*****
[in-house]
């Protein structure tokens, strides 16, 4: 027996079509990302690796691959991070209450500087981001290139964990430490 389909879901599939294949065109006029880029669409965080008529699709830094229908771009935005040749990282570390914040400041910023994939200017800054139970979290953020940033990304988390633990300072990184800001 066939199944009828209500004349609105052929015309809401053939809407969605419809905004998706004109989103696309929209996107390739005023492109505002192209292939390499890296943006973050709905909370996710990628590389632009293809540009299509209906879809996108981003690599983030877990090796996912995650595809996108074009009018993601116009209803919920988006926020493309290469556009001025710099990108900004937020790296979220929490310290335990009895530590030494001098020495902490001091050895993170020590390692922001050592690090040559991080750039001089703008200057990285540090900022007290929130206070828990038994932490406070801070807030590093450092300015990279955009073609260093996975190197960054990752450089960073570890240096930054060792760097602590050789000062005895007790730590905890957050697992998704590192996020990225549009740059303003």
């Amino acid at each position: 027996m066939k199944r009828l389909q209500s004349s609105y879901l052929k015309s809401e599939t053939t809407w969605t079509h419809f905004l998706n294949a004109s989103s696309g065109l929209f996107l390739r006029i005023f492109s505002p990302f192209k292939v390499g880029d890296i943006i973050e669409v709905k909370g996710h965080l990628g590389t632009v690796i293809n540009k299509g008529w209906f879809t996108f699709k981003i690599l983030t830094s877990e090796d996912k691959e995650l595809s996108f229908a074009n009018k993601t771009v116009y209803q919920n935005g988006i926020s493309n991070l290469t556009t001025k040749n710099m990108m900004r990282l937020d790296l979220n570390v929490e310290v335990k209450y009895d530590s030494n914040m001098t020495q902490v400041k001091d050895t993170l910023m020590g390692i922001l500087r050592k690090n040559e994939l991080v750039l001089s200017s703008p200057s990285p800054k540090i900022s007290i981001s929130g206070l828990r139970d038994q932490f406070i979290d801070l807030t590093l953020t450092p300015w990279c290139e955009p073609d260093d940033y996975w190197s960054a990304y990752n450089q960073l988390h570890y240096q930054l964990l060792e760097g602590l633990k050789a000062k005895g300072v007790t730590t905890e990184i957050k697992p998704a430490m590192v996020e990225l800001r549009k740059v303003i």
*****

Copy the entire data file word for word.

[in-house]
């Protein structure tokens, strides 16, 4: 027996079509990302690796691959991070209450500087981001290139964990430490 389909879901599939294949065109006029880029669409965080008529699709830094229908771009935005040749990282570390914040400041910023994939200017800054139970979290953020940033990304988390633990300072990184800001 066939199944009828209500004349609105052929015309809401053939809407969605419809905004998706004109989103696309929209996107390739005023492109505002192209292939390499890296943006973050709905909370996710990628590389632009293809540009299509209906879809996108981003690599983030877990090796996912995650595809996108074009009018993601116009209803919920988006926020493309290469556009001025710099990108900004937020790296979220929490310290335990009895530590030494001098020495902490001091050895993170020590390692922001050592690090040559991080750039001089703008200057990285540090900022007290929130206070828990038994932490406070801070807030590093450092300015990279955009073609260093996975190197960054990752450089960073570890240096930054060792760097602590050789000062005895007790730590905890957050697992998704590192996020990225549009740059303003």
């Amino acid at each position: 027996m066939k199944r009828l389909q209500s004349s609105y879901l052929k015309s809401e599939t053939t809407w969605t079509h419809f905004l998706n294949a004109s989103s696309g065109l929209f996107l390739r006029i005023f492109s505002p990302f192209k292939v390499g880029d890296i943006i973050e669409v709905k909370g996710h965080l990628g590389t632009v690796i293809n540009k299509g008529w209906f879809t996108f699709k981003i690599l983030t830094s877990e090796d996912k691959e995650l595809s996108f229908a074009n009018k993601t771009v116009y209803q919920n935005g988006i926020s493309n991070l290469t556009t001025k040749n710099m990108m900004r990282l937020d790296l979220n570390v929490e310290v335990k209450y009895d530590s030494n914040m001098t020495q902490v400041k001091d050895t993170l910023m020590g390692i922001l500087r050592k690090n040559e994939l991080v750039l001089s200017s703008p200057s990285p800054k540090i900022s007290i981001s929130g206070l828990r139970d038994q932490f406070i979290d801070l807030t590093l953020t450092p300015w990279c290139e955009p073609d260093d940033y996975w190197s960054a990304y990752n450089q960073l988390h570890y240096q930054l964990l060792e760097g602590l633990k050789a000062k005895g300072v007790t730590t905890e990184i957050k697992p998704a430490m590192v996020e990225l800001r549009k740059v303003i």